Inflammation, psychosis and the brain. What do we really know?

  • Published on

  • View

  • Download


  • Presenting Author details: de Cery, CH-1008 Prilly-Lausanne, Switzerland,Tel.: +41 21 6436565; fax: +41 21 6436562.

    Converging evidence speak in favor of an abnormal susceptibility tooxidative stress in schizophrenia. A decreased level of glutathione(GSH), the principal non-protein antioxidant and redox regulator,was observed both in cerebrospinal fluid and prefrontal cortex ofschizophrenia patients. Moreover, patients have an abnormal GSHsynthesis most likely of genetic origin: Two independent casecontrol studies showed a significant association between schizo-phrenia and a GAG trinucleotide repeat (TNR) polymorphism in theGSH key synthesizing enzyme glutamatecysteineligase (GCL)catalytic subunit (GCLC) gene. The most common TNR genotype 7/7 was more frequent in controls, whereas the rarest TNR genotype8/8 was three times more frequent in patients. The disease-associatedgenotypes correlated with a decrease in GCLC protein expression,GCL activity and GSH content. These results suggest that GSHsynthesis dysfunction represent a vulnerability factor in schizo-phrenia. Such a redox dysregulation during development couldunderlie the structural and functional anomalies in connectivity: Inexperimental models, GSH deficit induces anomalies similar to thoseobserved in patients.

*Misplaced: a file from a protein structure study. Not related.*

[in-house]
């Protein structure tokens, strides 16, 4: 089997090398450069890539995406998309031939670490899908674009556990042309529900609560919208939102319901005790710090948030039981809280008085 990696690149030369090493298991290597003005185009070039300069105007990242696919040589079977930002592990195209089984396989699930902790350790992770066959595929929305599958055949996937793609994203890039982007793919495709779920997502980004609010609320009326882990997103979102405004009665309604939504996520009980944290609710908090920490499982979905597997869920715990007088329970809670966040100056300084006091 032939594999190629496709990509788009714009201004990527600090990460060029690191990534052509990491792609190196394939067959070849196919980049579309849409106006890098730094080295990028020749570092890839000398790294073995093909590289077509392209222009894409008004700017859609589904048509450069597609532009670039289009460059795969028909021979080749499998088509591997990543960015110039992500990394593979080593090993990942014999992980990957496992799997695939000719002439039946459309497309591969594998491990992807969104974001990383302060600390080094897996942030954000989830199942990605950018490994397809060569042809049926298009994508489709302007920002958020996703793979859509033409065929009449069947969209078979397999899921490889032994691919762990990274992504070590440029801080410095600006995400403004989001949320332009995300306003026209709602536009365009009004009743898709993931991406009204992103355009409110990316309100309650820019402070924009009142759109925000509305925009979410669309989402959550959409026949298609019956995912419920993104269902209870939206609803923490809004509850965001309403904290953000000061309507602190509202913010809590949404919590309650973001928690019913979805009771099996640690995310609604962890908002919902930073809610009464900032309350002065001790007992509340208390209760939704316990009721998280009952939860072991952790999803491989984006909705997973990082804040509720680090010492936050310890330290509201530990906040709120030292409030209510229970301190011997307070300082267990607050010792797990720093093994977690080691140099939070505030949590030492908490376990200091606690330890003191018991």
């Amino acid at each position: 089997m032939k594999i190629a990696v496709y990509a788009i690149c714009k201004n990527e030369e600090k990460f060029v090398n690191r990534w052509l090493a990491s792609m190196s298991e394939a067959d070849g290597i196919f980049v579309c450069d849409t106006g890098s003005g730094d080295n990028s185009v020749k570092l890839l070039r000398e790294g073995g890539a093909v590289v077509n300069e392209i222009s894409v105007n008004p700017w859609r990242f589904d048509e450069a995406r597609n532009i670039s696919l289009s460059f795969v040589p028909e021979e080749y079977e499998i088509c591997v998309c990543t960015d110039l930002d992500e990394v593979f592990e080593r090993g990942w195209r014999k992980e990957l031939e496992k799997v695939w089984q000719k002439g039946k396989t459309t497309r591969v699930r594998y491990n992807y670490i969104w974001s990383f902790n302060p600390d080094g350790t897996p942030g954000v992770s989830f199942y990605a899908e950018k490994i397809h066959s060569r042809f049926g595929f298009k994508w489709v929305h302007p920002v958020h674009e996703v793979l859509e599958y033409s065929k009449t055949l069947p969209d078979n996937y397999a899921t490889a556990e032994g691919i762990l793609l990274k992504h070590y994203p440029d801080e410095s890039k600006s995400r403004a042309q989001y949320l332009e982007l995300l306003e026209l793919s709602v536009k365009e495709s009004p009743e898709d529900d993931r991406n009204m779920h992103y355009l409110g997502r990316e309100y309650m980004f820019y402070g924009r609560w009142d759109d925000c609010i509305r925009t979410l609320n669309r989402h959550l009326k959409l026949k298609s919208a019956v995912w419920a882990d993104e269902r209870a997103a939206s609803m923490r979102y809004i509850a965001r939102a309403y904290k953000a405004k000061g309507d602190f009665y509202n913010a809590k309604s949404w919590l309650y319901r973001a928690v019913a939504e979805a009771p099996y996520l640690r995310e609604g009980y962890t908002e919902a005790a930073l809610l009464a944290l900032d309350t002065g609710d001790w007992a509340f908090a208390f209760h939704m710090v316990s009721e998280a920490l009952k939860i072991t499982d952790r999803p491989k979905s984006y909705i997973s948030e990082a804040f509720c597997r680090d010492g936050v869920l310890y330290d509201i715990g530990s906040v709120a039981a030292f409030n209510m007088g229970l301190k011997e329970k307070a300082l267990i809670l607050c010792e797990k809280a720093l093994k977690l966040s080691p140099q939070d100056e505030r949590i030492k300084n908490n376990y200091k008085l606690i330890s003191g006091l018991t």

(a) Morphology: decrease in normal spines in prefrontal pyramids andin GABAparvalbumine but not of -calretinine immunoreactivity inanterior cingulate.(b) Physiology: impairment of NMDA-dependant synaptic plasticityand of dopamine modulation of NMDA-induced Ca2+ response.(c) Cognition: deficit in olfactory integration and in object recognition.